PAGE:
In order to calculate the daily weight gain (g), both initial and final body weights were recorded. Thereafter, the daily feed intake was measured and the feed conversion ratio was calculated according to the following equation: feed conversion ratio (FCR) = feed intake (g)/body weight gain (g). The feed and KS leaves were analyzed for moisture by oven drying (930.15), ash by incineration (942.05), protein by Kjeldahl (984.13), amylase treated NDF (Method 2002.04) and ether extract by Soxhlet fat analysis (920.39), and calcium and phosphorus (Ca and P; Method no. 999.10), as described by the AOAC International (1999). Gross energy was measured with an adiabatic bomb calorimeter (ISO, 1998).
At the end of the experiment, five representative rabbits per group were starved for eight hours before being euthanized to empty the gut. They were well hydrated during this period to prevent dehydration and weight loss. The euthanasia and carcass dissection procedures followed the World Rabbit Science Association (WRSA) recommendations described by Blasco and Ouhayoun (1996). The euthanized rabbits were bled, and then the skin, genitals, urinary bladder, gastrointestinal tract and the distal part of legs were removed. Carcasses with head, lungs, liver, kidneys, spleen, peri-renal and scapular fat were weighed (hot carcass). Dressing out percentage (carcass yield) was calculated as hot carcass weight x100/live weight. The ratio of the organs to the hot carcass weight was calculated.
At the end of the experimental period, five rabbits from each group were randomly selected and fasted for 12 hours. The rabbits were anaesthetized by intraperitoneal administration of sodium pentobarbital (60 mg/kg body weight). To measure different hematological parameters, whole blood was collected in evacuated tubes coated with EDTA as an anticoagulant. The blood samples were centrifuged (15000 rpm for 15 minutes) at 4 °C. Subsequently, the blood plasma was collected and used to measure liver enzymes such as aspartate transaminase (AST) and alanine transaminase (ALT), as well as kidney function tests such as urea, creatinine and blood urea nitrogen (BUN).
The levels of ALT and AST were determined by a spectrophotometric method, as previously described (Toro and Ackermann, 1975). Furthermore, kidney function parameters were measured using commercial kits (Boehringer Mannheim, Germany). In addition, using an automatic cell counter (Exigo, Veterinary Hematology System, Boule Medical AB, Stockholm, Sweden) the following selected hematological parameters were measured in whole blood: total white blood cell count (WBC), percentage of lymphocytes (LYM%), percentage of medium size cell (MID%), percentage of granulocytes (GRA%), red blood cell count (RBC), haemoglobin content (HGB), haematocrit (HCT), mean corpuscular volume (MCV), mean corpuscular haemoglobin (MCH), mean corpuscular haemoglobin concentration (MCHC), red cell distribution width (RDW), platelet count (PLT).
The data were subjected to analysis of variance using a general linear model described in SAS User's Guide (SAS Institute, 2005). The differences among the means of the individual treatment were tested with Duncan multiple range test (Duncan, 1955) and the results were expressed as mean ± SD. P values less than 0.001 were expressed as '<0.001' rather than the actual value. Relationships between daily feed intake and daily body weight, as well as between feed conversion ratio and final body weight, were analyzed by Spearman rank correlation (IBM SPSS, version 21).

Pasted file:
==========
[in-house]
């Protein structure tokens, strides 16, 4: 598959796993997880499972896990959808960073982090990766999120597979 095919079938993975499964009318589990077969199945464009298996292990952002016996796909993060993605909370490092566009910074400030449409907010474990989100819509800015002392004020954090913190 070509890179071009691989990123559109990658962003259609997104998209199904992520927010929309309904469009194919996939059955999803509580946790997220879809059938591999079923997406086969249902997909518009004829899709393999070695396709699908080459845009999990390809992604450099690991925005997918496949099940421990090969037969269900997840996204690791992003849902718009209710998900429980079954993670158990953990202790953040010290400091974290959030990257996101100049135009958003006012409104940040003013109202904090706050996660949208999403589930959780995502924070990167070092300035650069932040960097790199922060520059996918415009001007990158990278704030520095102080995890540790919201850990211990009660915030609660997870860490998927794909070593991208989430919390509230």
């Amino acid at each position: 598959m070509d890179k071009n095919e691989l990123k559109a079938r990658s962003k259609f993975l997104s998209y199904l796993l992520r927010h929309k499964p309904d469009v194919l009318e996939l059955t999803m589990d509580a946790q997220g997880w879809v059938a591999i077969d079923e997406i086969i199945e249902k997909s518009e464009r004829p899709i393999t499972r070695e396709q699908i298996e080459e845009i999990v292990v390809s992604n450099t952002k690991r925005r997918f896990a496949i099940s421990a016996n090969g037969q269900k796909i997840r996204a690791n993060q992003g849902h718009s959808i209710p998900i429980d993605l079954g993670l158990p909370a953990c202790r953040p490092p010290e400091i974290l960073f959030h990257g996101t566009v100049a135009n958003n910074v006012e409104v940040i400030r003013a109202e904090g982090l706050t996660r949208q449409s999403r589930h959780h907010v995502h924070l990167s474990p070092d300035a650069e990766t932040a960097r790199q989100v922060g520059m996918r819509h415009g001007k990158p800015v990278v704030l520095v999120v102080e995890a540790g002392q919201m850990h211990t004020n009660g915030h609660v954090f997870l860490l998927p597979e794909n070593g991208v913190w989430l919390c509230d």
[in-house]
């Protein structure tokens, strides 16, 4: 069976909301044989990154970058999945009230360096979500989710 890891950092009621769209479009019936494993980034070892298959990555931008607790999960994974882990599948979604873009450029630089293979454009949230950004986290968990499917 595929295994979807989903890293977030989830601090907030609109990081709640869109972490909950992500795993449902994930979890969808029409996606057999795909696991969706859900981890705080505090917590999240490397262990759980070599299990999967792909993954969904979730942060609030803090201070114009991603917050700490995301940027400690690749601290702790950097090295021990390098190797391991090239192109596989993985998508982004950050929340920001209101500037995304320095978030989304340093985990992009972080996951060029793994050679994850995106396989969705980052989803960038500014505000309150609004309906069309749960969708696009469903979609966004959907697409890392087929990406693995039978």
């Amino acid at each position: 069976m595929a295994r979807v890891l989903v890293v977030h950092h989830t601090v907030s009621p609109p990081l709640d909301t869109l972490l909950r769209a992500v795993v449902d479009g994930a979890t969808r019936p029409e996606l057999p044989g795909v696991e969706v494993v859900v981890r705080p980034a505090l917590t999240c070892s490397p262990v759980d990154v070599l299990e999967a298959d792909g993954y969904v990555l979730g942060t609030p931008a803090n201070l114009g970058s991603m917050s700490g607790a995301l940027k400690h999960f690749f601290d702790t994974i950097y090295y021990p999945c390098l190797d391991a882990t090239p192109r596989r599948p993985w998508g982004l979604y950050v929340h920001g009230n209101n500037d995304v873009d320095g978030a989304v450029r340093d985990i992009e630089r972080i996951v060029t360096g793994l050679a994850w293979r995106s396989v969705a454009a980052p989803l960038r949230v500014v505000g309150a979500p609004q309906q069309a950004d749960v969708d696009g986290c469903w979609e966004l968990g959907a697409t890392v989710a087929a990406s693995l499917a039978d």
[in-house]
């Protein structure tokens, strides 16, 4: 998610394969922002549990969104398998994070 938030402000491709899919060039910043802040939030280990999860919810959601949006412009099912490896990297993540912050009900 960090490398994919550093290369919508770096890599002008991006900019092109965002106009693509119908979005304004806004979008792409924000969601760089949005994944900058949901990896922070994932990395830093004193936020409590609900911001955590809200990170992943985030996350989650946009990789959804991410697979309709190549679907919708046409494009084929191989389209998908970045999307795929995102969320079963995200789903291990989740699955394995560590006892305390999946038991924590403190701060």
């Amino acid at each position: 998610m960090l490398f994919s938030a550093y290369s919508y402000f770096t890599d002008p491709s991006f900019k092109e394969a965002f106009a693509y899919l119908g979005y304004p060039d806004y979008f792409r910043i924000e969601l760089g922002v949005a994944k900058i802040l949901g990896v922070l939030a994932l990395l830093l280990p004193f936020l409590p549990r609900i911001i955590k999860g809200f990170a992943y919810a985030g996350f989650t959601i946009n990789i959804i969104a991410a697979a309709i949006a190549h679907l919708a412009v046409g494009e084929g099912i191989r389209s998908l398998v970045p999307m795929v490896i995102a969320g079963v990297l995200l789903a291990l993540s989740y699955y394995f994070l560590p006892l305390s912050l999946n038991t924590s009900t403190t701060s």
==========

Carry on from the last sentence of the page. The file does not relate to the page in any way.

The chemical composition of the experimental diets for growing rabbits (NRC, 1977) is presented in Table 1(Tab. 1). Table 2(Tab. 2) lists the chemical composition of KS leaves. Chemical analysis revealed that KS leaves contain 13.4 % crude protein, 16.11 MJ/kg gross energy and 44.5 % neutral detergent fiber. Therefore, the diets in the second and third diet groups contained low protein (15.4 % and 14.4 % in 35 % and 65 % KS diets, respectively), high gross energy (16.11 and 16.29 MJ/kg in 35 % and 65 % KS diets, respectively) and high neutral detergent fiber (35.5 and 39.6 % in 35 % and 65 % KS diets, respectively) when compared to the control diet which contained 16.7 %, 15.9 MJ/kg and 30.6 %, respectively. However, the content of the three experimental diets were still within in the nutrient requirements of growing rabbits (NRC, 1977).
The main goals of feeding the growing rabbits were to maximize their daily weight gain and the final market weight. Rabbits receiving the 65 % KS diet gained less body weight and had a lower final body weight compared to the control and 35 % KS diet groups (58.1 %, 59.4 % and 23.6 %, 24.5 % of the control and KS groups, respectively (P<0.001, Table 3(Tab. 3)). By contrast, both parameters were higher in the group supplemented with 35 % KS leaves than in the control group. This increase in body weight gain and final body weight of rabbits indicates that animal growth is potentially enhanced by KS supplementation (Table 3(Tab. 3)). Feed intake was dose-dependently decreased by KS (to 87.42 ± 3.13 and 59.02 ± 1.94 g/d in 35 % and 65 % KS groups compared to 94.82 ± 1.41 g/d in control fed rabbits) (Table 3(Tab. 3)). The feed conversion ratio was significantly increased (5.308 ± 0.66) in rabbits fed a diet containing 65 % KS leaves compared to control rabbits (3.568 ± 0.25). The daily feed intake and daily body weight gain correlation analysis (Figure 1A(Fig. 1)) indicated that both the control group and the group fed 35 % KS leaves were well clustered and correlated (R=0.617 and R=0.674, respectively). However, increasing the amount of KS leaves in the diet caused a negative correlation (R=-0.255; Figure 1A(Fig. 1)). As with the feed conversion ratio, the final body weight of the control rabbits and the group fed a diet containing 35 % KS leaves were clustered and correlated with FCR (R=-0.745 and R=0.707, respectively; Figure 1B(Fig. 1)). However, these two parameters negatively correlated with rabbits fed 65 % KS leaves (R=-0.937, P< 0.001, Figure 1B(Fig. 1)). Therefore, this indicates that a low dose of KS leaves has a positive effect and a high dose has a negative effect.